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Basketball philosophy

The Building (and the Luck) of the Celtics

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The Sloan conference, as one would expect, is producing tons of great food for thought. The latest article on TrueHoop reports on Boston Celtic co-owner Wyc Grousbeck‘s statements about building the current stellar Celtic teams. The gist:

Grousbeck and his partners bought the team in 2003 and apparently decided that while the team was good it wasn’t good enough to win a title, so they tore it apart and re-built it with the specific idea of acquiring a Big 3 with one true superstar among the trio. These guys sound like visionaries don’t they? The TrueHoop piece mentions the risk involved in such a move, but that just makes the ownership group look all the more bold and unwilling to accept any form of mediocrity

I don’t mean to knock the Celtic management, but I think it is wise to look at the details here to get a more nuanced perspective on thing.

Rebuilding not with a bang, but a whimper

Let’s start out looking at where the Celtics were in 2003. The TrueHoop piece notes that the Celtics were “team two wins away from the NBA Finals”. Of course, that’s not how anyone saw them, and it sounds like the Celtics ownership saw them with similar objectivity: The Celtics were a team that couldn’t win 50 games in a conference that temporarily had become so weak that even the conference champion was a joke.

Of course this doesn’t make it a given that the Celtics should blow it up. I think a lot of teams should be more grateful for what they have when they have a playoff team. Is there a particular reason it made sense to blow up the Celtics, or was it just ownership’s high standards?

Well, neither really. The Celtics didn’t actually blow it up at that time. Yes they traded 2nd star Antoine Walker in 2003, but Walker was already becoming a bit of a joke in the league based on how incredibly inefficient of a scorer he was, so getting rid of him was not a clear sign of re-building. Beyond that of course, the Celtics re-acquired Walker in 2005. It’s awfully hard to claim the franchise had seriously decided to forsake an immediate good team for the good of the future until after it had become clear that the team had peaked several years before.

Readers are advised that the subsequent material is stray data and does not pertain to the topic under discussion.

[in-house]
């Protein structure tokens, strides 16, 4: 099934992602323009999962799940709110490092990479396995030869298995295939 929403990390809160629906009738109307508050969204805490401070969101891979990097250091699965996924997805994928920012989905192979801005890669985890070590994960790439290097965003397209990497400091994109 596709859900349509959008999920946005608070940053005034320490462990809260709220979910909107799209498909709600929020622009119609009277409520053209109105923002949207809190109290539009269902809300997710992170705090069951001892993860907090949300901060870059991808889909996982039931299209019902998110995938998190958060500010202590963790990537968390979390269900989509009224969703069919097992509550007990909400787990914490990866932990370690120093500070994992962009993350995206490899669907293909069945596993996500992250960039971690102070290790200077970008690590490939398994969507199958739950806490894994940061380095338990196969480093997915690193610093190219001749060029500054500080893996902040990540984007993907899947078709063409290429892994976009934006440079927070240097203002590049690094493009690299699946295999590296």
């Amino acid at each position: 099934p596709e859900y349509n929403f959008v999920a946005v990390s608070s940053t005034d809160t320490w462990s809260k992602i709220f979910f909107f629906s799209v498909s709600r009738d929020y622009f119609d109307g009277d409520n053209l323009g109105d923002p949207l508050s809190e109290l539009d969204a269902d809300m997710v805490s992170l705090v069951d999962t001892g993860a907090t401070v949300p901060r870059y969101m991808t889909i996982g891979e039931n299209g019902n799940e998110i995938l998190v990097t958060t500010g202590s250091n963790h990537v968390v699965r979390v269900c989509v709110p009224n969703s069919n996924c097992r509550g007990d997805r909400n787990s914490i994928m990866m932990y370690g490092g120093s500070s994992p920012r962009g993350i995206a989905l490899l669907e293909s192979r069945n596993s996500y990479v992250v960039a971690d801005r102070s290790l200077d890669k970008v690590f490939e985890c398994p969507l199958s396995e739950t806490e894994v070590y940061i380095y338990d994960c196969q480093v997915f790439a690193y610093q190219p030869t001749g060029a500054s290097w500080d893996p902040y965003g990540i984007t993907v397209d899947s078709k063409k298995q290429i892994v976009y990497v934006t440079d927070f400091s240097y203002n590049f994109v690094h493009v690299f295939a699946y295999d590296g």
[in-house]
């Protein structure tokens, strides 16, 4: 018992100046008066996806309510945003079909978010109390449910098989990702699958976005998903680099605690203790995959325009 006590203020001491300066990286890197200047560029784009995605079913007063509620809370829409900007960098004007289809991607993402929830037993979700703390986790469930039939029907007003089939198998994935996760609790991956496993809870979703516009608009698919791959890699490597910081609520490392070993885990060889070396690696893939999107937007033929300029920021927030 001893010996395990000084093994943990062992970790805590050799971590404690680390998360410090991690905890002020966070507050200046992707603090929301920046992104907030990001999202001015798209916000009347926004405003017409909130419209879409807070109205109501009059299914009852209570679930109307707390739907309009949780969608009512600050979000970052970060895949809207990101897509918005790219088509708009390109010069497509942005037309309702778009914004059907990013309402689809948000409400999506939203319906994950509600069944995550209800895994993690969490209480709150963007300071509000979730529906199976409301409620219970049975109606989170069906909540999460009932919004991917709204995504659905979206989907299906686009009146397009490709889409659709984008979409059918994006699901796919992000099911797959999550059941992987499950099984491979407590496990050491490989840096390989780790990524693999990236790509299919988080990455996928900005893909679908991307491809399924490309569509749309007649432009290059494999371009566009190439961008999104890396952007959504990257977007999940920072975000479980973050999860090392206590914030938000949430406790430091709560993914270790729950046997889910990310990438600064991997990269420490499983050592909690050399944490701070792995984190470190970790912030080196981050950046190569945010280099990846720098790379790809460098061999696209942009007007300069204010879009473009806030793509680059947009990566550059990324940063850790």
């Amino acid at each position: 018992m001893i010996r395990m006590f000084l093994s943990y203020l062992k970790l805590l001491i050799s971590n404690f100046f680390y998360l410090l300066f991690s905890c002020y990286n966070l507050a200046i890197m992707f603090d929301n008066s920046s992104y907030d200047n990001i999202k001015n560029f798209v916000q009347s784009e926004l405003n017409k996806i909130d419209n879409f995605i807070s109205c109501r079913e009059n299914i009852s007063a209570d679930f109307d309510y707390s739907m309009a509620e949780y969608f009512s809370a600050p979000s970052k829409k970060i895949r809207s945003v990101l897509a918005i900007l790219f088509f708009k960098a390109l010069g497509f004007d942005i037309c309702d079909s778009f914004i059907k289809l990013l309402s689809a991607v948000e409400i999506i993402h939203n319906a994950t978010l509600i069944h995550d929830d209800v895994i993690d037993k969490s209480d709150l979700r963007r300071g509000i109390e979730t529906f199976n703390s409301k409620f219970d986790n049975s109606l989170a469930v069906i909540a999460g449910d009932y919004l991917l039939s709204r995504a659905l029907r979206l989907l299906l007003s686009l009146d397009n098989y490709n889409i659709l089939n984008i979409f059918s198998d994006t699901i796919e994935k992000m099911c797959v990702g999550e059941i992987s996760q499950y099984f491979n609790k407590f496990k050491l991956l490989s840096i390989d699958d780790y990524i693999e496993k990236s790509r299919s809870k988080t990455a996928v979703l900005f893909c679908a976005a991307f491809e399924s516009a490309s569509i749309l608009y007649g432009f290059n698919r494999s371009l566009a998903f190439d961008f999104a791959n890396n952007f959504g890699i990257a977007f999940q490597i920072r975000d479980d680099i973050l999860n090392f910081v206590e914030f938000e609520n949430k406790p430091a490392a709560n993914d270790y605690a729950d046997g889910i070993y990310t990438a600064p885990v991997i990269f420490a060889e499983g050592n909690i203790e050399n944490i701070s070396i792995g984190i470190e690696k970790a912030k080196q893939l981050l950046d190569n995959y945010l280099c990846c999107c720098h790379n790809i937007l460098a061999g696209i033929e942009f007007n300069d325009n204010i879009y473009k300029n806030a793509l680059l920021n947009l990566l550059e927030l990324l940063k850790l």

Pierce was “miserable” with good reason

Of course, the last couple of years before the acquisition of Ray Allen and Kevin Garnett, the team was clearly in a rebuilding mode, however, I’d argue that that at that point the organization showed even less clear direction toward the solution they happened upon at journey’s end. From the TrueHoop piece:

Once the decision was made to remake the roster, Walker was jettisoned, and Pierce and new Coach Doc Rivers were left to crawl around in the wreckage. Pierce seemed increasingly miserable with the losing and on the verge of being an ex-Celtic more than once during the 2003-07 period, but according to Grousbeck, Rivers was always there for the long term.

This makes it sound like the team was dead set on building around Pierce, and that he was simply unhappy that the team was in re-building mode. Hardly. There’s a basic fact about team building: Winning a championship is hard enough, that if you’re serious about it, you’re building for one window of opportunity. In ’06-07, among the Celtics’ 8 primary players, only the 29-year old Pierce was older than 24, and the average age of the other 7 players was young than 22 years of age. The notion that a team would try to build around a star with a supporting cast that was to a man so much younger than him is absurd. Pierce knew that he was no longer the focus of the franchise and that he was one good trade offer away from being moved, and that’s why he was “miserable”.

Moral of the story: Don’t mistake luck and adaptability for vision

I’d say the key thing to understand about acquiring the Big 3, was that it was not an outcome of decent likelihood that anyone was banking on. It didn’t come from anyone’s incredible vision, it came from the reasonable action of eventual re-bulding, luck, and adaptability. The Celtics acquired young talent, because that’s all there is to do when your team isn’t going anywhere as is. That was their plan for the future, but they (possibly just Danny Ainge) kept their ears to the ground at all times, and were willing and able to make a tremendous change in plans rapidly when opportunities presented themselves. Those two opportunities: 1) Garnett being available in trade, and 2) Allen becoming particularly easy to acquire, which meant they could do it in the process of courting Garnett.